(This story appeared in the print edition of the Union Leader.)
Time was once when Ryan Kalish believed himself something of a slap hitter.
Home runs were few and far between for an athlete built powerfully enough to be offered a football scholarship to Virginia. Doubles weren’t exactly flying off his bat, either. His on-base percentage – .471 at Single-A Lowell in 2007 and .376 at Single-A Greenville in 2008 – seemed to be his ticket to the major leagues.
Not so much anymore. Kalish hit 18 home runs last season in barely 500 at-bats split between Single-A Salem and Double-A Portland, and his .457 slugging percentage ranked him fifth among Red Sox minor leaguers with at least 400 at-bats last season.
“In 2008, I was trying to make contact and flick balls over the infielders’ heads,” Kalish said. “This year, I had more of a mental approach where, ‘If I see this pitch, I’m going to absolutely destroy it,’ and that definitely helps me.”
When Baseball America releases its annual organization ranking in mid-December, Kalish willl almost certainly be among the top five prospects in the Red Sox system. He might even rank ahead of much-hyped first baseman Lars Anderson and fellow power-hitting outfielder Josh Reddick.
Come next spring, Kalish will have a chance to do what Reddick did a year ago. He’ll be under consideration to go to major-league camp in spring training, and he’ll be in position to make the leap to the major leagues if the Red Sox should need an outfielder.
The way Kalish hit with the Mesa Solar Sox in October and November only makes that leap more likely. Arizona Fall League statistics always should be taken with a grain of salt given the irregularity of hitters’ at-bats, but the outfielder hit .301 with a .384 on-base percentage in 73 at-bats this fall.
Reddick, for the sake of comparison, hit .189 in 95 at-bats in the Arizona Fall League a year ago. Aaron Bates, a first baseman who made a brief cameo in the major leagues in July, hit .200 in 25 at-bats in Arizona and struck out 14 times.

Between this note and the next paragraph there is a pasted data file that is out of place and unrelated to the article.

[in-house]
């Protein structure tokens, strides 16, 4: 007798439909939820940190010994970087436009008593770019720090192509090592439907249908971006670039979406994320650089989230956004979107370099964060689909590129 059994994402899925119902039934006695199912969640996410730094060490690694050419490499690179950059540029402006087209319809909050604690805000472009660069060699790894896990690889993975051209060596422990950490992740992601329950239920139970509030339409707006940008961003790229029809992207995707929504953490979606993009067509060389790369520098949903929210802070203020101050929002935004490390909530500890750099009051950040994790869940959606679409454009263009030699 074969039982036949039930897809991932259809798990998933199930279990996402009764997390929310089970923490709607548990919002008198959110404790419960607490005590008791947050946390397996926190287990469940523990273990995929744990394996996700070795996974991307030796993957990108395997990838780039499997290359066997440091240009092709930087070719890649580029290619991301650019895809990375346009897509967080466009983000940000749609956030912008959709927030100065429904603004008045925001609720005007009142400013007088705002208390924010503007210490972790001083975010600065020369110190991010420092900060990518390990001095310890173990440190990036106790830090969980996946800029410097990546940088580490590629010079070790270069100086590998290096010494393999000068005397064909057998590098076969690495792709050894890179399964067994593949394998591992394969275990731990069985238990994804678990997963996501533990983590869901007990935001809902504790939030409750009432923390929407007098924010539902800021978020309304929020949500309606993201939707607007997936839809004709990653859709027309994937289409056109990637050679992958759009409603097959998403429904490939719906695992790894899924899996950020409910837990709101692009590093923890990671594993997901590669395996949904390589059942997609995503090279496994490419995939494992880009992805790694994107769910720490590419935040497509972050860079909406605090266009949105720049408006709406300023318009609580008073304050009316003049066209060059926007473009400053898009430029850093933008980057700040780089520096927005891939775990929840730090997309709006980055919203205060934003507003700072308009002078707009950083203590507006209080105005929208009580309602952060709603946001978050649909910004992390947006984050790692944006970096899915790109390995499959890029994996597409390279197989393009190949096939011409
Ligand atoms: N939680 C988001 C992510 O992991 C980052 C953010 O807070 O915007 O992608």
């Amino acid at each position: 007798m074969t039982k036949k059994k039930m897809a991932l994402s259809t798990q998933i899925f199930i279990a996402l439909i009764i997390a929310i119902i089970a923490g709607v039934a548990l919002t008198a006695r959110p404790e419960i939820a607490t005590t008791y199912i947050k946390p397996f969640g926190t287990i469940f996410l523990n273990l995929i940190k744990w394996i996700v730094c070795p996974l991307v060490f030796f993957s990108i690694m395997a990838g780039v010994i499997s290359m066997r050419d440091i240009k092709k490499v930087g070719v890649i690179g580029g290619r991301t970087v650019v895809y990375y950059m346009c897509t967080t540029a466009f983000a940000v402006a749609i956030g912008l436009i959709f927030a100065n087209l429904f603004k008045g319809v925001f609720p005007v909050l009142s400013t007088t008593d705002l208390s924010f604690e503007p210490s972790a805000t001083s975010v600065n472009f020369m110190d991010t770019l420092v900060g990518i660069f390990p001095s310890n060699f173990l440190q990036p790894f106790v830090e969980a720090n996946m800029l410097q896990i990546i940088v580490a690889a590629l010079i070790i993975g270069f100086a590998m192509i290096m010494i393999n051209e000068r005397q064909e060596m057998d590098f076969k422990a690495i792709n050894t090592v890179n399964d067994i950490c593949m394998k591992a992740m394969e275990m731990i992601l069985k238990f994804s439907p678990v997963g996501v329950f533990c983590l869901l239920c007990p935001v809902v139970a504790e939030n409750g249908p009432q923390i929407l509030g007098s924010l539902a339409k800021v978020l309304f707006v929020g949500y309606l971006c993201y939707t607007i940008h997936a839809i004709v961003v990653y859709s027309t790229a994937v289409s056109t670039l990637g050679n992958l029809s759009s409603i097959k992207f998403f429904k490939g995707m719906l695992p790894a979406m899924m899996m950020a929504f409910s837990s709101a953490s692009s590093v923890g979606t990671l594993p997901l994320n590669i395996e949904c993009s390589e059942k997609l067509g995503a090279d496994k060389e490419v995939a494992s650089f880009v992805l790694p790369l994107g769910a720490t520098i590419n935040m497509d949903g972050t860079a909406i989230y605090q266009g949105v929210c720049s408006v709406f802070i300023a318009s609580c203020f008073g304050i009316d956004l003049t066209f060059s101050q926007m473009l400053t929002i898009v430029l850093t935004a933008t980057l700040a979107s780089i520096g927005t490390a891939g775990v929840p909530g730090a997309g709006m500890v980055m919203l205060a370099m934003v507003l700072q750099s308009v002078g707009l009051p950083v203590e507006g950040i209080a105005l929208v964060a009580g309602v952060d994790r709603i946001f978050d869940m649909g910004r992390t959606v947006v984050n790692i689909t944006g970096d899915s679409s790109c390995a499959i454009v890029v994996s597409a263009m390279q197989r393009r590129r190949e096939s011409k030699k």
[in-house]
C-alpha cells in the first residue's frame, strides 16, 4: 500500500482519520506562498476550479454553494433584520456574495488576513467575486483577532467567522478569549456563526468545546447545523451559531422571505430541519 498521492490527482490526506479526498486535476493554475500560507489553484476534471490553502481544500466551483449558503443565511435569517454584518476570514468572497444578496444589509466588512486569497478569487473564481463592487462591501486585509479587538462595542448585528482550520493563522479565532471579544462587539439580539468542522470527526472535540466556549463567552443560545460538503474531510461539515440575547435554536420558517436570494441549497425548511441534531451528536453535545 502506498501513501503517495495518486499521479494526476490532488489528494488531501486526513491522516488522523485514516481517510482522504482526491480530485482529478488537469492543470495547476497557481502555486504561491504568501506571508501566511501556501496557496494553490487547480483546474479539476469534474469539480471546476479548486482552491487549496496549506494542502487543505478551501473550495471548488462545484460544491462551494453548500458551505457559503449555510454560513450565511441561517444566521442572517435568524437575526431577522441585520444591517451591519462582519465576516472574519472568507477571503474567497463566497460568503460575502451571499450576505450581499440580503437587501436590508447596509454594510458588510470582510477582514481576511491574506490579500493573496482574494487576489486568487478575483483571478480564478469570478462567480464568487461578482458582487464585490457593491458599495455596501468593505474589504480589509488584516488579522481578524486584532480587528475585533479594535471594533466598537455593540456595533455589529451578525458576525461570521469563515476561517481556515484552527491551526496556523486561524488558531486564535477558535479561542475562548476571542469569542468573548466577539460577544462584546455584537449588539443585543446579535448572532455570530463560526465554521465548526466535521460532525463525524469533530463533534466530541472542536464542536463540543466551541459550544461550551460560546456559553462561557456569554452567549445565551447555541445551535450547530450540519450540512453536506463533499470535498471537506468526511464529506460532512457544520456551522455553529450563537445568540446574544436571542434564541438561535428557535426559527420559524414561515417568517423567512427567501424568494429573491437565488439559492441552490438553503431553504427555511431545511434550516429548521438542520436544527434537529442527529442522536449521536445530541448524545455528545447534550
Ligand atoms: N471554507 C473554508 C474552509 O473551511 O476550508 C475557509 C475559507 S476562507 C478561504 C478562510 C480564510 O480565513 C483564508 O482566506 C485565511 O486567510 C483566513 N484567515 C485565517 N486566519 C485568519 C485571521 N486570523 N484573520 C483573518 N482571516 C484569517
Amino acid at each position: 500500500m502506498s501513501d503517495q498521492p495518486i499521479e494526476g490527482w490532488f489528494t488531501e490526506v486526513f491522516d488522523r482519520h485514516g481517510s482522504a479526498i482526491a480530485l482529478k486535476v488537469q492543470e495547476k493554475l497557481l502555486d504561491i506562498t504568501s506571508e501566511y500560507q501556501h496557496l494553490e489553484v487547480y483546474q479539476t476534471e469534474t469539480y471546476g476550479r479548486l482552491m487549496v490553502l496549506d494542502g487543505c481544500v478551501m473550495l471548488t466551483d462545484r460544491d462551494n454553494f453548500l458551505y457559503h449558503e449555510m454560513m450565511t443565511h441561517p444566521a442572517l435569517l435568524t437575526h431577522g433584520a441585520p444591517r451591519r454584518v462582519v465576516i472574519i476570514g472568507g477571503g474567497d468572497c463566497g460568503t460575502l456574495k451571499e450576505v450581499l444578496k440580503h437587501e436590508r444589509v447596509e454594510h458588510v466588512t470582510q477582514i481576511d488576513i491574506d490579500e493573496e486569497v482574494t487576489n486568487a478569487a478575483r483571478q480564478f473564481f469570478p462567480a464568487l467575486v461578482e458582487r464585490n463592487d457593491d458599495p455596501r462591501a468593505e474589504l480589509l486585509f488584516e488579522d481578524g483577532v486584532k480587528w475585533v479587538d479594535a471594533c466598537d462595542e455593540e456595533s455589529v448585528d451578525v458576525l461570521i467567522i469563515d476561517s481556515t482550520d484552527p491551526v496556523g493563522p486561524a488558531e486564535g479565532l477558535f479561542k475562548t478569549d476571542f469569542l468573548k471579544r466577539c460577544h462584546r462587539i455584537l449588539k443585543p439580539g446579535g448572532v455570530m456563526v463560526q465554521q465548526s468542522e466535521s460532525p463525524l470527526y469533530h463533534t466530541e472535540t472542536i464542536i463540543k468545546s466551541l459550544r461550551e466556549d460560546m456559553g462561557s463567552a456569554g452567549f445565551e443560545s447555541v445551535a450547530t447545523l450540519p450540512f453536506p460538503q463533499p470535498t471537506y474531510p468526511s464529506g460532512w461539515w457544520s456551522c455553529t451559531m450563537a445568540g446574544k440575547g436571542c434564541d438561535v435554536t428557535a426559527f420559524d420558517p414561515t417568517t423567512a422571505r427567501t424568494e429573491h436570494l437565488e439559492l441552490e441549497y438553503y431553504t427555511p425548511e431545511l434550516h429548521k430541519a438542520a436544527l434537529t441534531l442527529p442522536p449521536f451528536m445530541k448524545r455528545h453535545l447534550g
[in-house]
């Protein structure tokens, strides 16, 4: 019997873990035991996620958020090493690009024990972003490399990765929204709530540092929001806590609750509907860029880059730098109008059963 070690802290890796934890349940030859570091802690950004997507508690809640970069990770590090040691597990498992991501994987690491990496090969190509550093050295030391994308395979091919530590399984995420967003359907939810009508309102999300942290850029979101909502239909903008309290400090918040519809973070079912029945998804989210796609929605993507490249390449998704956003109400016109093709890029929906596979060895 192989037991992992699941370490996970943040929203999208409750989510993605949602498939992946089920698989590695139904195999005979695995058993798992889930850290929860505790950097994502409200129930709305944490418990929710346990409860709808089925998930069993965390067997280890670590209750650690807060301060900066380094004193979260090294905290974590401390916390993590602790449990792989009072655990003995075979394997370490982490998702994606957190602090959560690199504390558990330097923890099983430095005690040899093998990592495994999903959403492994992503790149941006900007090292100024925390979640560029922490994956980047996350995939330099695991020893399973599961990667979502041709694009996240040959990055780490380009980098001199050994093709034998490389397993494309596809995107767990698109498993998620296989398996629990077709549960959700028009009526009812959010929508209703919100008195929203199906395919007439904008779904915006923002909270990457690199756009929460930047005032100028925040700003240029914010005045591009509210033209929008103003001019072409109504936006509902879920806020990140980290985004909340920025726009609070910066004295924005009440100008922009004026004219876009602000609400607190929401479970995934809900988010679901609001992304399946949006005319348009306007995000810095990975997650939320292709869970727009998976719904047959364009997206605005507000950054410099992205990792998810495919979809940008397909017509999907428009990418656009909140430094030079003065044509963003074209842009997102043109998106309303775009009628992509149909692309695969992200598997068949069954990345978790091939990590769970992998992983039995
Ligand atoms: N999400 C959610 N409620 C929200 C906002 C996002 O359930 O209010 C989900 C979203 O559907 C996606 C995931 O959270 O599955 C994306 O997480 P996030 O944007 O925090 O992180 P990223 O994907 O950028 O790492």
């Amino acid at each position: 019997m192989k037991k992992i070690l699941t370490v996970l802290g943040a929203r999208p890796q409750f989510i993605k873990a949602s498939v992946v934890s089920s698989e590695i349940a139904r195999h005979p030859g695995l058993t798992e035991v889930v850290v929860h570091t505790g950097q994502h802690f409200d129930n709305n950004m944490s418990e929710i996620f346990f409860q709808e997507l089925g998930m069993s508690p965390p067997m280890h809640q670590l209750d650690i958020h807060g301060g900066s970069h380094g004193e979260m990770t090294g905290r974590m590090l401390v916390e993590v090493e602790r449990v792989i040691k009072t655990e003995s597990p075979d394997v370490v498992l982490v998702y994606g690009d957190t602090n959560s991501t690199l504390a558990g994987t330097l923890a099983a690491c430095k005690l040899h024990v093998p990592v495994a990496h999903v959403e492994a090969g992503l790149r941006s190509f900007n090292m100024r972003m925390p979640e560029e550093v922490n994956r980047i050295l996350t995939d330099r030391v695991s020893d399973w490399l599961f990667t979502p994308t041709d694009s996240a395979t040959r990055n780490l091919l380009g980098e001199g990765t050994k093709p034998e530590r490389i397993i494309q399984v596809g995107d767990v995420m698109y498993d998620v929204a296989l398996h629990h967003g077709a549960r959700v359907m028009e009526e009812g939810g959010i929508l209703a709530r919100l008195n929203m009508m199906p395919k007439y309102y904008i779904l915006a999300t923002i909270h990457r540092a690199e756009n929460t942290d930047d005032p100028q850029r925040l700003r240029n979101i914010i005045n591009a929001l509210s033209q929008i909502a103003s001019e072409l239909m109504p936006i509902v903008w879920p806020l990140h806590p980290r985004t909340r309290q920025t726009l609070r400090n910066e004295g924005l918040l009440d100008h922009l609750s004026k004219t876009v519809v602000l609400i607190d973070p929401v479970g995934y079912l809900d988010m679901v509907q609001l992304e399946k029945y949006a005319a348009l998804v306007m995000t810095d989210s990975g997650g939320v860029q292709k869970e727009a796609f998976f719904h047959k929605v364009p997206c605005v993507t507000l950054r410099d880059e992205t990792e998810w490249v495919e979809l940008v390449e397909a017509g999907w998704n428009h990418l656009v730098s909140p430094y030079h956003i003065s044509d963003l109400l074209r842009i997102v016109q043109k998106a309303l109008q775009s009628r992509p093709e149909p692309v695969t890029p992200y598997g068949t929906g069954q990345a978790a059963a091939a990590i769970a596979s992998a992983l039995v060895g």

“Aaron Bates and Josh Reddick struggled here,” Kalish said by phone a few days before the AFL season ended. “It’s a testament to them that they came back this year – and look at what happened to them in getting to the big leagues. For me, it’s not the success. It’s the experience. They’re both great players, but this helped them get to the big leagues. I’m positive of that.”
Billy McMillon, the Mesa hitting coach who worked with Kalish at Single-A Greenville in 2008, is positive of a couple of other things: Kalish already was well on his way to the major leagues – and he was never, ever a slap hitter.
“In my humble opinion, Kalish overthought things,” McMillon said. “He thought, with the fact that he didn’t have 19 home runs last year, he thought he wasn’t driving the ball, but that doesn’t mean he wasn’t necessarily driving the ball. When he hit 19 or 20 home runs, he thinks he can drive the ball when it’s been there all along. I don’t think anyone would say he was a slap hitter last year. Things just worked out a little bit better in his favor. …
“Could he be a little stronger this year? Perhaps. But I don’t think anyone would think he was a slap hitter. It’s easy to look at home-run totals from one year to the next and say he developed power – well, not necessarily.”
On one hand, Kalish needed to figure that out for himself. On the other hand, though, he needed a little nudging to remember he wasn’t a guy who should be flicking pitches into center field and instead should be driving them up the gap.
“Everybody, especially when they’re young, has a tendency to try to do too much, to press,” McMillon said. “One of the big things I’ve been trying to get him to do is to trust his ability and to trust the work he’s put into it.”
That’s the type of straight talk Kalish wants from his coaches – and that goes for the guys playing with him, too, too.
Kalish became good friends this fall with Florida Marlins prospect Bryan Peterson, an outfielder with the Solar Sox who hit a team-best .379 with 12 extra-base hits in fewer than 100 at-bats. The two bounced ideas off each other pretty much anytime the inclination struck – in the batting cage, during outfield drills, between innings of games. Kalish even credited Peterson with an adjustment motion in the outfield that’s given him a little more oomph behind his throws.
“During the game, I’ll go up to him and ask him, ‘Hey, do you think that was the right play?’” Kalish said. “He’ll tell me straight up there. People are going to be out there trying to help me, but some people fish for compliments, and we’re straight up with each other. He comes up to me and asks if I think that was a strike, maybe, on a pitch he took. I’ll tell him, ‘Yeah, I think it was.’”
There’s a self-confidence in those words that might not have been there for Kalish a year ago – and that self-confidence has pushed him to the brink of the major leagues.